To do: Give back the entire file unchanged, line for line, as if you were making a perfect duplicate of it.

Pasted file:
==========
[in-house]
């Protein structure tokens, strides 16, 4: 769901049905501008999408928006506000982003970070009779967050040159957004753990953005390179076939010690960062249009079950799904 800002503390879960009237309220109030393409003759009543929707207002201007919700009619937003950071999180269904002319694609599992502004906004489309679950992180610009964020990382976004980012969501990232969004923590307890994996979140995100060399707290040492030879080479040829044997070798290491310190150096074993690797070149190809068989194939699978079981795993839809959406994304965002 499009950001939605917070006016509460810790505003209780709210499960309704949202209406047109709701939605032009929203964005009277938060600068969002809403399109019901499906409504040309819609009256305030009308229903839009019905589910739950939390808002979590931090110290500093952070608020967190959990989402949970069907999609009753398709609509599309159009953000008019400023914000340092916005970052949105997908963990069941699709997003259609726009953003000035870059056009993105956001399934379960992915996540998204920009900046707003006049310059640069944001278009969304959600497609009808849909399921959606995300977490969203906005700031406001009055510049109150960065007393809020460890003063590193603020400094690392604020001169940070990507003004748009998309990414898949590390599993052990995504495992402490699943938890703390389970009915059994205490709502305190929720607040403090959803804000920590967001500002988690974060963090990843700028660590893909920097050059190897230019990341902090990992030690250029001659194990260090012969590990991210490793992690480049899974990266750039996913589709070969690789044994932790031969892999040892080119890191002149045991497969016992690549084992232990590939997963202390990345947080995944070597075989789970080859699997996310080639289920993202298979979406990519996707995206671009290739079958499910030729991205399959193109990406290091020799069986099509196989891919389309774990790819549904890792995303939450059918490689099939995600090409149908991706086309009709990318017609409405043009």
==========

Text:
[in-house]
């Protein structure tokens, strides 16, 4: 769901049905501008999408928006506000982003970070009779967050040159957004753990953005390179076939010690960062249009079950799904 800002503390879960009237309220109030393409003759009543929707207002201007919700009619937003950071999180269904002319694609599992502004906004489309679950992180610009964020990382976004980012969501990232969004923590307890994996979140995100060399707290040492030879080479040829044997070798290491310190150096074993690797070149190809068989194939699978079981795993839809959406994304965002 499009950001939605917070006016509460810790505003209780709210499960309704949202209406047109709701939605032009929203964005009277938060600068969002809403399109019901499906409504040309819609009256305030009308229903839009019905589910739950939390808002979590931090110290500093952070608020967190959990989402949970069907999609009753398709609509599309159009953000008019400023914000340092916005970052949105997908963990069941699709997003259609726009953003000035870059056009993105956001399934379960992915996540998204920009900046707003006049310059640069944001278009969304959600497609009808849909399921959606995300977490969203906005700031406001009055510049109150960065007393809020460890003063590193603020400094690392604020001169940070990507003004748009998309990414898949590390599993052990995504495992402490699943938890703390389970009915059994205490709502305190929720607040403090959803804000920590967001500002988690974060963090990843700028660590893909920097050059190897230019990341902090990992030690250029001659194990260090012969590990991210490793992690480049899974990266750039996913589709070969690789044994932790031969892999040892080119890191002149045991497969016992690549084992232990590939997963202390990345947080995944070597075989789970080859699997996310080639289920993202298979979406990519996707995206671009290739079958499910030729991205399959193109990406290091020799069986099509196989891919389309774990790819549904890792995303939450059918490689099939995600090409149908991706086309009709990318017609409405043009």